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As we approach 2023, investors face a polycrisis – a complex network of overlapping crises, all occurring at the same time, affecting global systems. It goes without saying that 2022 had been challenging due to a variety of factors, including the continued Ukrainian conflict, rising costs, and interest rate hikes. According to some observers, these issues are expected to endure in the 2023 with some experts predicting a recession.
In order to navigate this polycrisis, investors should adopt a long-term view with respect to their investments and consider diversifying their portfolios into sustainable investments with the potential for consistent returns.
Sustainable investments are also becoming increasingly important to investors as concerns about environmental and social issues continue to grow. By focusing on companies that are environmentally and socially responsible, investors can not only make a positive impact on the world, but also insulate themselves against the negative consequences of environmental and social crises. For example, the MSCI ACWI SRI Index, which tracks companies with strong environmental, social, and governance (ESG) practices, generally outperformed the MSCI ACWI Index up to 2021.
Another key area to consider is China, which is expected to remain a major economic player and a source of investment opportunities. Despite the challenges of the past year, China’s economy has shown resilience and is expected to continue to grow in the coming years. By considering investments in Chinese companies and the Chinese market, investors can tap into this growth potential especially with the recent re-opening of the China’s borders.
It is also important to be mindful of the interconnected nature of the polycrisis. As we’ve seen over the past year, a crisis in one system (whether regional or localised) can cascade and create ripples in global systems causing new crises or exacerbate existing ones. For instance, the continuing crisis in Ukraine has hampered international supply chains and affected the economy of several nations. This demonstrates how critical it is to think broadly and to be ready for a variety of potential difficulties.
Investors should adopt a variety of strategies if they want to survive the polycrisis. First, they should diversify their portfolios across regions, and industries to distribute risk and insulate themselves from the effects of any one catastrophe. They have to take into account making sustainable investments, which can make a positive impact on the world and hedge against the unfavourable effects of environmental and social problems. Investors have to think about prospects in China, which is anticipated to continue expanding in the next years. Investors may ride out the polycrisis and end up on top in the long run by taking into account a combination of these techniques.
It is also important for investors to monitor systemic risks. A key feature of a polycrisis is that it stems from the activation of systemic risks – small problems that quickly spread throughout a system and often into other systems. As such, it’s important for investors and fund managers to be vigilant about monitoring systemic risks and taking steps to mitigate their impacts. This could include diversifying across regions, sectors, and asset classes, as well as regularly reviewing risk management processes.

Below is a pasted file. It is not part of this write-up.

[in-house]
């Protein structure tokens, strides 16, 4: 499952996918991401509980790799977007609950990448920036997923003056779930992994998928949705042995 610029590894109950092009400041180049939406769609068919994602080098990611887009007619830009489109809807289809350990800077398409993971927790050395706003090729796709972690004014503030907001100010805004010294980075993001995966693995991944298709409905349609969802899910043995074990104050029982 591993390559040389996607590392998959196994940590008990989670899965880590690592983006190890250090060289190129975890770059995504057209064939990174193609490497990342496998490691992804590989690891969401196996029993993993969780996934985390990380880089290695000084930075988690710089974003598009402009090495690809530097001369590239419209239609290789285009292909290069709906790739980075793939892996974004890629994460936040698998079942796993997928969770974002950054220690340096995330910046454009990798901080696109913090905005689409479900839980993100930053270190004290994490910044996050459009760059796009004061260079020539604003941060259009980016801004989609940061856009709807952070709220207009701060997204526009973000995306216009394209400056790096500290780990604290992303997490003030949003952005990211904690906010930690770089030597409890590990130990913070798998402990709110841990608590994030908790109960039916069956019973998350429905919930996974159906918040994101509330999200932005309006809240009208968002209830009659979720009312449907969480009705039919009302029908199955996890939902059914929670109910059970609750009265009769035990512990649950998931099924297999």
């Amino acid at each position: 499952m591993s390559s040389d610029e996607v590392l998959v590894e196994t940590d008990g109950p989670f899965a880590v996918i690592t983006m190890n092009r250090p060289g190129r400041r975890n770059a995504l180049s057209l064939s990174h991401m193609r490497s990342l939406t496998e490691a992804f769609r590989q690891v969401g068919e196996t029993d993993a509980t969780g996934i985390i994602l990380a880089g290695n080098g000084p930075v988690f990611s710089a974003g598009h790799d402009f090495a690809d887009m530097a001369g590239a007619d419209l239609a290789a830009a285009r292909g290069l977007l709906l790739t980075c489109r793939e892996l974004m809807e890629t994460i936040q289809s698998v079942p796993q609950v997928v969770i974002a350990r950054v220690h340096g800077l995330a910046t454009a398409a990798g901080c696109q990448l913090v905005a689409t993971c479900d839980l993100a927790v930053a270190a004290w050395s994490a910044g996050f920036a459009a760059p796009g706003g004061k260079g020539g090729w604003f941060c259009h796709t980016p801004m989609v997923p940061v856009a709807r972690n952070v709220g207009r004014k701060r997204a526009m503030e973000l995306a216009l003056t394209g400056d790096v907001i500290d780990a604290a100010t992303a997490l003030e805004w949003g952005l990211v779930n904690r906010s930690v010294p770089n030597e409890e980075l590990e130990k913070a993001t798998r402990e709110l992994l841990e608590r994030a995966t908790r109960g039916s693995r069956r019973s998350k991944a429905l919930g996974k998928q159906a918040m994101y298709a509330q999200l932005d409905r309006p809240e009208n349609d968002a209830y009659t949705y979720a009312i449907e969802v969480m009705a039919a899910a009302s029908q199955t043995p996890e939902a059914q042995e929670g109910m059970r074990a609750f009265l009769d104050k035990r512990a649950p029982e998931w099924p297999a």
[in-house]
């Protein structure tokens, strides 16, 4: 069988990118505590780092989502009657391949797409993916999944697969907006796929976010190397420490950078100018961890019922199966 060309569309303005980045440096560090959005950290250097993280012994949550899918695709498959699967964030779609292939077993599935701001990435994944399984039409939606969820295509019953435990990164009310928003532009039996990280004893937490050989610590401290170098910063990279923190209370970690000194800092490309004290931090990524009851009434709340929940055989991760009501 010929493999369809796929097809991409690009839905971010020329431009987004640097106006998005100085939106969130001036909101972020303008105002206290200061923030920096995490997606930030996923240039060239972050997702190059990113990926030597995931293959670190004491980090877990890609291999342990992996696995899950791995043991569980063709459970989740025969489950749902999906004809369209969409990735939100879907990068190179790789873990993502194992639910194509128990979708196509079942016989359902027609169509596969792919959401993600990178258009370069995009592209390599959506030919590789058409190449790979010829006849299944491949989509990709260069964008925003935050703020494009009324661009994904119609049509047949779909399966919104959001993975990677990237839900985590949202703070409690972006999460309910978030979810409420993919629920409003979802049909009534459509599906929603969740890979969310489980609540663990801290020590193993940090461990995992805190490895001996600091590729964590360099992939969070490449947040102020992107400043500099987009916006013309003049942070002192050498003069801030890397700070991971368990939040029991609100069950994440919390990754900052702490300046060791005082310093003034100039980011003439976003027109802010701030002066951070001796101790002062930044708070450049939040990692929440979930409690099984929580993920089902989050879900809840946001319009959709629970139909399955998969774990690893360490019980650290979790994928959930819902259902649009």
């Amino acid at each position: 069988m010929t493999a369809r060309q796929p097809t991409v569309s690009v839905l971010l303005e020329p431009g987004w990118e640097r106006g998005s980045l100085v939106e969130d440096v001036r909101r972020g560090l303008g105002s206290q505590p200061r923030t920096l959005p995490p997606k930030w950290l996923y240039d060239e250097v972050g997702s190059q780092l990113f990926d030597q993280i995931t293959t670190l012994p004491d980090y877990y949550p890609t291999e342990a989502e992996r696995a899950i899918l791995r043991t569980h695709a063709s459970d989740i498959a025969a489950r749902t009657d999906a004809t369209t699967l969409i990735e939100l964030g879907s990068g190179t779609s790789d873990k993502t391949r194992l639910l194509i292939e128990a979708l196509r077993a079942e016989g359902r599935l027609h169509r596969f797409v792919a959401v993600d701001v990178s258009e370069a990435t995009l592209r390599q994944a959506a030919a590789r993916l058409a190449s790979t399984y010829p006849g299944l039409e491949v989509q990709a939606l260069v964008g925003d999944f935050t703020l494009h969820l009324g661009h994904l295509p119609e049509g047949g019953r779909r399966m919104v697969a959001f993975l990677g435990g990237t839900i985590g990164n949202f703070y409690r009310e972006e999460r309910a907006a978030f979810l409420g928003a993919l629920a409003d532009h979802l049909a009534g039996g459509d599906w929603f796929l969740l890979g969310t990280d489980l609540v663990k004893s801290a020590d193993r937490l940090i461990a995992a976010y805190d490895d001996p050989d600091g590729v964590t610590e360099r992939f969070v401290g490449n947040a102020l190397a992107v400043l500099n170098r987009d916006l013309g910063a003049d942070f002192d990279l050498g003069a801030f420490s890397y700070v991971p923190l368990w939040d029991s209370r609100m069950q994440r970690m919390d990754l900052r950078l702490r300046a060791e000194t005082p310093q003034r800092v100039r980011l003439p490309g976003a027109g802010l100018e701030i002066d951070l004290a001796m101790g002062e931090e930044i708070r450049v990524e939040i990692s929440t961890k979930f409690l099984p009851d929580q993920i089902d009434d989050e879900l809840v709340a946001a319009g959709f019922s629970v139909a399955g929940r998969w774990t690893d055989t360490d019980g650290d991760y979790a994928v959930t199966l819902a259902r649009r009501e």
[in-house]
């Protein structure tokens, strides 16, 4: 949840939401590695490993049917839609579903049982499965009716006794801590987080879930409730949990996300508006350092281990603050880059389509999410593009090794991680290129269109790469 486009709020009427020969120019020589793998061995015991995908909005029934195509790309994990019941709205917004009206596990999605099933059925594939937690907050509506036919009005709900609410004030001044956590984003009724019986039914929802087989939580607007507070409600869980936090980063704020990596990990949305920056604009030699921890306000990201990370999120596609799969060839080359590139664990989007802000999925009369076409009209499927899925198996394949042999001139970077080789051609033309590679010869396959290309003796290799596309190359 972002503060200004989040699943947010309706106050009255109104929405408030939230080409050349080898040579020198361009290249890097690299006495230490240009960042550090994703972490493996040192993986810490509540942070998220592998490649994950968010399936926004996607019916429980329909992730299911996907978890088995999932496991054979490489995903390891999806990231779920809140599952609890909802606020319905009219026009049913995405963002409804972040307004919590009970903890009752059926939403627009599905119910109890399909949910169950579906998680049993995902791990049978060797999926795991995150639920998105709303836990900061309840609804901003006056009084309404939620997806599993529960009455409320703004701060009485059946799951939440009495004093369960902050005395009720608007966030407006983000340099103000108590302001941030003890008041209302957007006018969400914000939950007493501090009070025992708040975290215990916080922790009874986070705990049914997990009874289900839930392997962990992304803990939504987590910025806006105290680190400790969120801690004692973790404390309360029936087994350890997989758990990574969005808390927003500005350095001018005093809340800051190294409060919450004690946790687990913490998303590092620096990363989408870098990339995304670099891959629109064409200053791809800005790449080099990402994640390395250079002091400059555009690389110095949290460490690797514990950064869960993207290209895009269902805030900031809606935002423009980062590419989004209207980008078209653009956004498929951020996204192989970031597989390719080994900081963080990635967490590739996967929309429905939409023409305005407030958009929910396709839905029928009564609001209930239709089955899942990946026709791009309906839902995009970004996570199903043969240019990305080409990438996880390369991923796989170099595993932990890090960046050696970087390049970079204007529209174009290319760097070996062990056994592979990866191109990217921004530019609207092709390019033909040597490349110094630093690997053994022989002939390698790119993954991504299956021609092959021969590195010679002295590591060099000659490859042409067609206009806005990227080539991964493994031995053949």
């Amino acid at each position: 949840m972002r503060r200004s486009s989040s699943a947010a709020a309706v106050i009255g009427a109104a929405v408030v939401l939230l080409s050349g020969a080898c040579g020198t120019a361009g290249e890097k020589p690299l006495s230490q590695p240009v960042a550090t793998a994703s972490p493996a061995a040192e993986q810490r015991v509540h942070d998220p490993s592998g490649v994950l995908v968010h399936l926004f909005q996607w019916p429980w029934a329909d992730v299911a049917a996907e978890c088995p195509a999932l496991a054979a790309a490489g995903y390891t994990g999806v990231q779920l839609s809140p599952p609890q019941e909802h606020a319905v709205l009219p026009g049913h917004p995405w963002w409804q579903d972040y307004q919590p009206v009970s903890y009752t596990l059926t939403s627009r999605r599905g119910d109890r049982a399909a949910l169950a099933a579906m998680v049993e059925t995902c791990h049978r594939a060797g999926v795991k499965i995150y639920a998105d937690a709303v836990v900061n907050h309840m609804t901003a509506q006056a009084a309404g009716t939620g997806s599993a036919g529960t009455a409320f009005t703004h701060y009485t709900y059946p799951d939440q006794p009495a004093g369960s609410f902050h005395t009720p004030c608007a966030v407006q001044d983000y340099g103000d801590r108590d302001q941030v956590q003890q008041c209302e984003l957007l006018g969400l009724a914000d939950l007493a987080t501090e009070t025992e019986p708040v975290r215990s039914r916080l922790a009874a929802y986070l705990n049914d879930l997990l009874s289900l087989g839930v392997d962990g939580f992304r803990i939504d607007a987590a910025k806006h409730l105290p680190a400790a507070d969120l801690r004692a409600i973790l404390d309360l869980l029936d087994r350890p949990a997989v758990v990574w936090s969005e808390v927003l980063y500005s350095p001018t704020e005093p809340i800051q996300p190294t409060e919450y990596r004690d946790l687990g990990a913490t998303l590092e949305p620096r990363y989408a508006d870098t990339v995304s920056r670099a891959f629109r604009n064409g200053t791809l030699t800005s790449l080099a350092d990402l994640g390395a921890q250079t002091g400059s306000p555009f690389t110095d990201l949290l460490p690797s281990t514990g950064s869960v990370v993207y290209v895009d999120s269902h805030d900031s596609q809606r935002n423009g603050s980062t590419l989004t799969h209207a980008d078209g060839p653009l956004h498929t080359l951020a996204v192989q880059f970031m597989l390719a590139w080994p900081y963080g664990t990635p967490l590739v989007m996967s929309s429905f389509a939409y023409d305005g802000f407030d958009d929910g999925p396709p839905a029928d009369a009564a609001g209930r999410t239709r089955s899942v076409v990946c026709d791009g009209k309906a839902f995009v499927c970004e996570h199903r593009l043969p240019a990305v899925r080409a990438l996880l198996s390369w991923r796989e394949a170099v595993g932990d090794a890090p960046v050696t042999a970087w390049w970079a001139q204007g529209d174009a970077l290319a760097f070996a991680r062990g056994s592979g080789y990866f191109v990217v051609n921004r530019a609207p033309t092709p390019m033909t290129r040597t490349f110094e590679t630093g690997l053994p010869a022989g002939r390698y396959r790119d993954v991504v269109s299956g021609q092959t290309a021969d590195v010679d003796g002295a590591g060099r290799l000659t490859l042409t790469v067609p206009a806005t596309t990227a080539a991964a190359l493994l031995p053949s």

Investors should think about risk management techniques to guard against potential losses. To protect against market fluctuations, investors may wish to hedge their investments with futures, options, and derivatives. In addition to the forgoing, investors may also consider utilising portfolio insurance to mitigate losses. If nothing else, 2022 has highlighted how fast global crises with far-reaching effects may develop. The key takeaway being investors must be able to swiftly modify and change their methods in order to safeguard their holdings.
Overall, the polycrisis provides significant challenges for investors, but by taking a proactive and adaptive attitude, investors may successfully traverse this turbulent period. Investors may weather the storms of the polycrisis and position themselves for long-term growth by diversifying their portfolios and evaluating sustainable investments and possibilities in China. They may also safeguard themselves against future losses and be well-prepared for the difficulties ahead by staying informed about macro-economic information and current affairs and also by applying risk management measures.
Saravanan is an associate of RHTLaw Asia’s Corporate and Capital Markets Practice. Funds, capital markets, mergers and acquisitions are among his areas of expertise. In 2018, he earned a Bachelor of Laws and a Bachelors in Business Management (Double Degree) from Singapore Management University. Saravanan is engaged in the start-up community, consulting a variety of start-ups in relation to contract terms, regulatory obligations, legal commitments, and corporate structure. He maintains a keen interest in finance, economics, and law and has published a host of legal, economic, and finance articles in a number of journals.